• This led to a very interesting development, though. One of the stated reasons for doing this was that a sub-committee is not a quorum, so they could just pick up the phone and hammer this out during a three-way call. But the lawyer said that, after careful consideration, they think even the sub-committee discussion should be done in public. Plot twist! This was a blow to folks who wanted to make it more difficult for the most divisive members of the committee — in order, that’s Nutall, Ranger, and Jones — to try to block favored commission selections who may obviously lean pro home rule (or even possibly lean that way). That possibly makes the compromise on this swing toward having all nine members winnow their lists, because the major advantage of the sub-committee (keeping the crazies out) is gone.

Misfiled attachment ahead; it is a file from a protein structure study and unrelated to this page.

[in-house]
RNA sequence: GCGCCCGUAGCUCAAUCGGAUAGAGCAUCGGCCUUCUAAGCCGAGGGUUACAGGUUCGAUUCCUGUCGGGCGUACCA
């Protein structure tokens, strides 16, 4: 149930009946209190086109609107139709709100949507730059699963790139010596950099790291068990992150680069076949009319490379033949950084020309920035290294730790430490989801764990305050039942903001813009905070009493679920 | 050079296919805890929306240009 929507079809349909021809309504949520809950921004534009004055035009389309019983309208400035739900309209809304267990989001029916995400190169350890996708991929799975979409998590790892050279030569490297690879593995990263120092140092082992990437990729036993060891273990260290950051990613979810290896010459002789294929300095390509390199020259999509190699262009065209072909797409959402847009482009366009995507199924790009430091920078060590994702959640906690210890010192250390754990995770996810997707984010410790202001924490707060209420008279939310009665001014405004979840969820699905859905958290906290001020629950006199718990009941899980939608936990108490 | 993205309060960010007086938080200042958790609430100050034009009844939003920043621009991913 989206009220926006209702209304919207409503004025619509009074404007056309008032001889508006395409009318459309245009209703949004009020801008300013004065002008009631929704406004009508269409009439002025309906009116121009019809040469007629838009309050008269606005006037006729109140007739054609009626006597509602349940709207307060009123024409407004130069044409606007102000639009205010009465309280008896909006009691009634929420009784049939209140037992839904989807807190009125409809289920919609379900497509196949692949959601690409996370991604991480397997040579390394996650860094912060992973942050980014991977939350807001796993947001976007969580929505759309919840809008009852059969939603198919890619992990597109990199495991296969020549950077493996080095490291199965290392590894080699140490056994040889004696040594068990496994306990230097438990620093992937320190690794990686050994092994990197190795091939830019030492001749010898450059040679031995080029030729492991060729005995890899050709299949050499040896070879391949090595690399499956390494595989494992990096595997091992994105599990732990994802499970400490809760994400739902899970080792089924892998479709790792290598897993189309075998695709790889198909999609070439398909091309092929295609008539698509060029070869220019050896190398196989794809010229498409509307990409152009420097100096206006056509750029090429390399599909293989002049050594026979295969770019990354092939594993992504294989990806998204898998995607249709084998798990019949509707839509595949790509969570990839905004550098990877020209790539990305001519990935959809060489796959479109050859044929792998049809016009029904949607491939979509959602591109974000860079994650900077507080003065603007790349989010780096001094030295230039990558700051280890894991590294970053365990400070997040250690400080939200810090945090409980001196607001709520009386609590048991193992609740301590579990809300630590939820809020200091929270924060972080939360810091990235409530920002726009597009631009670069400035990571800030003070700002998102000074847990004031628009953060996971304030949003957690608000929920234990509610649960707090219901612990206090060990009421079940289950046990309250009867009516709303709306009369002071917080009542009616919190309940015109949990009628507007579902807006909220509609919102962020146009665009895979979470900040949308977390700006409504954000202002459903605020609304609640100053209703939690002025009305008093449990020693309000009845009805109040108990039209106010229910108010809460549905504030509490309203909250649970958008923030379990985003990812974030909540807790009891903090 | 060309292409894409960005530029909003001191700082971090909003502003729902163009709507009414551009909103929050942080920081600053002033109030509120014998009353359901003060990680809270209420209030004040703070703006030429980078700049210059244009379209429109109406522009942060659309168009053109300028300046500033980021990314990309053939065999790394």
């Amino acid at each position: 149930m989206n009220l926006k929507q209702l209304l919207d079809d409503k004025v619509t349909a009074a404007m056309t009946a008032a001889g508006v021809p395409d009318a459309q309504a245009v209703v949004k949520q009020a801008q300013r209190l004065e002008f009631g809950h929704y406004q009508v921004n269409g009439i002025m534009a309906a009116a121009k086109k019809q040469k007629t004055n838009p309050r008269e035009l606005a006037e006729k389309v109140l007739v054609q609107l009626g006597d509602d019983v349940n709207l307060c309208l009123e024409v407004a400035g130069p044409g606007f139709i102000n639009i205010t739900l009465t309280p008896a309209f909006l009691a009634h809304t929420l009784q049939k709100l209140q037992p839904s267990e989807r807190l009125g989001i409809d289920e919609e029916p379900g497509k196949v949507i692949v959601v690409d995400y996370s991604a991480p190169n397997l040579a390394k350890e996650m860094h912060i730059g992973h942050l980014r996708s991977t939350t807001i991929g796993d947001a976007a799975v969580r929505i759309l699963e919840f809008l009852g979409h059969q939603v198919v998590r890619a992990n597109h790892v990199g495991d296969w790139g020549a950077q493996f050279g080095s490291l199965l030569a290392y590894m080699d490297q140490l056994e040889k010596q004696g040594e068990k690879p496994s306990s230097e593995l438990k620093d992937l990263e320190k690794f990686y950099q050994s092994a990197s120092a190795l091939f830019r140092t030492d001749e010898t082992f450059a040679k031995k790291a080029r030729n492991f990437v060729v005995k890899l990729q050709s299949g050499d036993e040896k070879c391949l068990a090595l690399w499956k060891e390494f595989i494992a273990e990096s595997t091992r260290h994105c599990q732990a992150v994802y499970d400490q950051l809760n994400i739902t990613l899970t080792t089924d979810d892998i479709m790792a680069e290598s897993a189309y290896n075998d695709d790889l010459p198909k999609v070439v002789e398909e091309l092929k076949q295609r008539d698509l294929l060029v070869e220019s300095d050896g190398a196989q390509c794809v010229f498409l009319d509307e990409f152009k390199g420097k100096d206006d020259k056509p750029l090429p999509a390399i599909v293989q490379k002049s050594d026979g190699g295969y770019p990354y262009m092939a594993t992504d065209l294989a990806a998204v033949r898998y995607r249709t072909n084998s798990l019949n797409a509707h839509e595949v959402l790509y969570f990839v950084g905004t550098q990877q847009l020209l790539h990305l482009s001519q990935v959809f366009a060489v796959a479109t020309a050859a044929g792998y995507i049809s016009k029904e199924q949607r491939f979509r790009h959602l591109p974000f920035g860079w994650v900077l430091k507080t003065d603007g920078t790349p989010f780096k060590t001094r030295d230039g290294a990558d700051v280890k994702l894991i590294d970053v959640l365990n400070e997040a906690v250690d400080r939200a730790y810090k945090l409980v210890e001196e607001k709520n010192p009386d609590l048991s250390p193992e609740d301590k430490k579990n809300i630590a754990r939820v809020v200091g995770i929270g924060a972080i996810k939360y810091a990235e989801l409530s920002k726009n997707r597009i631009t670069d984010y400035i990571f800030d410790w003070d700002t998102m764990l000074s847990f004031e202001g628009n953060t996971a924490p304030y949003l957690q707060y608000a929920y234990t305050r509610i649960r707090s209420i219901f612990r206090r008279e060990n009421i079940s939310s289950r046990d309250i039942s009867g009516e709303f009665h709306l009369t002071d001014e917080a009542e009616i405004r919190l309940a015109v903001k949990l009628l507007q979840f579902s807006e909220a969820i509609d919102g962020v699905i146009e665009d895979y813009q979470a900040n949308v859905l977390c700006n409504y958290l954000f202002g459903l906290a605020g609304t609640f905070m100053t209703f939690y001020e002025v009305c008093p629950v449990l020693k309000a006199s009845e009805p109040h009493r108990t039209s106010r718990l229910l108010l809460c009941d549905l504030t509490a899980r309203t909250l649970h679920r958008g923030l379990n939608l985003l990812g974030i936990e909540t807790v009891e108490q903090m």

• Elizabeth Jones ran an analysis of the districts and found them very diverse. Yes, this was a point. Yes, it was revealed in a none-too-quick fashion.
  • Carla Ranger went on a long rant about how the board shouldn’t call whatever plan they adopt a resolution. It was solved by offering to call it a guideline. This took eleventy-million hours.
  • At one point, Nutall — I don’t have the energy (too beaten) or the space (the Internet isn’t big enough) to fully describe the back assward rabbit holes and tangents she went down — basically asked the lawyer to tell the board what the racial composition of the commission should be. As everyone in the room murmured, Blackburn gently told her that the board can’t ask legal counsel to do its work for it.